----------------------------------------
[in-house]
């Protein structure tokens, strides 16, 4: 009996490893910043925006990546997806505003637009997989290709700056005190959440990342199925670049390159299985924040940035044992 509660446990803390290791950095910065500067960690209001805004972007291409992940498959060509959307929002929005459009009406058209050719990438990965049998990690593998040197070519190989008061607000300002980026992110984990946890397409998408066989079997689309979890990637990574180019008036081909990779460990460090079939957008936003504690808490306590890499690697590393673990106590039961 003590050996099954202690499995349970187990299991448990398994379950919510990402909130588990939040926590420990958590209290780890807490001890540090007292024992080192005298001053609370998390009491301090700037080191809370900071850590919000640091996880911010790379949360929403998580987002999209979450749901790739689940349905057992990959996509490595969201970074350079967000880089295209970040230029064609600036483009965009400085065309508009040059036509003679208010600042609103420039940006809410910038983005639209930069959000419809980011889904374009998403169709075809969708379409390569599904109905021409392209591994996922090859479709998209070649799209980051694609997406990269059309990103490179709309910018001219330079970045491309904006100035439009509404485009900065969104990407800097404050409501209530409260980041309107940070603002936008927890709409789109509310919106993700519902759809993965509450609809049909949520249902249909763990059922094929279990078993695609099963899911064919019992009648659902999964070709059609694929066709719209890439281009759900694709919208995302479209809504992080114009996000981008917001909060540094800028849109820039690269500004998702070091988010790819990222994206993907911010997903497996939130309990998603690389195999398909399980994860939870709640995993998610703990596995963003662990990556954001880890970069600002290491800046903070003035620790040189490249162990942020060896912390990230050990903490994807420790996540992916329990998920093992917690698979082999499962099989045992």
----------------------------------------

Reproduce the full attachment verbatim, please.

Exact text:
[in-house]
């Protein structure tokens, strides 16, 4: 009996490893910043925006990546997806505003637009997989290709700056005190959440990342199925670049390159299985924040940035044992 509660446990803390290791950095910065500067960690209001805004972007291409992940498959060509959307929002929005459009009406058209050719990438990965049998990690593998040197070519190989008061607000300002980026992110984990946890397409998408066989079997689309979890990637990574180019008036081909990779460990460090079939957008936003504690808490306590890499690697590393673990106590039961 003590050996099954202690499995349970187990299991448990398994379950919510990402909130588990939040926590420990958590209290780890807490001890540090007292024992080192005298001053609370998390009491301090700037080191809370900071850590919000640091996880911010790379949360929403998580987002999209979450749901790739689940349905057992990959996509490595969201970074350079967000880089295209970040230029064609600036483009965009400085065309508009040059036509003679208010600042609103420039940006809410910038983005639209930069959000419809980011889904374009998403169709075809969708379409390569599904109905021409392209591994996922090859479709998209070649799209980051694609997406990269059309990103490179709309910018001219330079970045491309904006100035439009509404485009900065969104990407800097404050409501209530409260980041309107940070603002936008927890709409789109509310919106993700519902759809993965509450609809049909949520249902249909763990059922094929279990078993695609099963899911064919019992009648659902999964070709059609694929066709719209890439281009759900694709919208995302479209809504992080114009996000981008917001909060540094800028849109820039690269500004998702070091988010790819990222994206993907911010997903497996939130309990998603690389195999398909399980994860939870709640995993998610703990596995963003662990990556954001880890970069600002290491800046903070003035620790040189490249162990942020060896912390990230050990903490994807420790996540992916329990998920093992917690698979082999499962099989045992």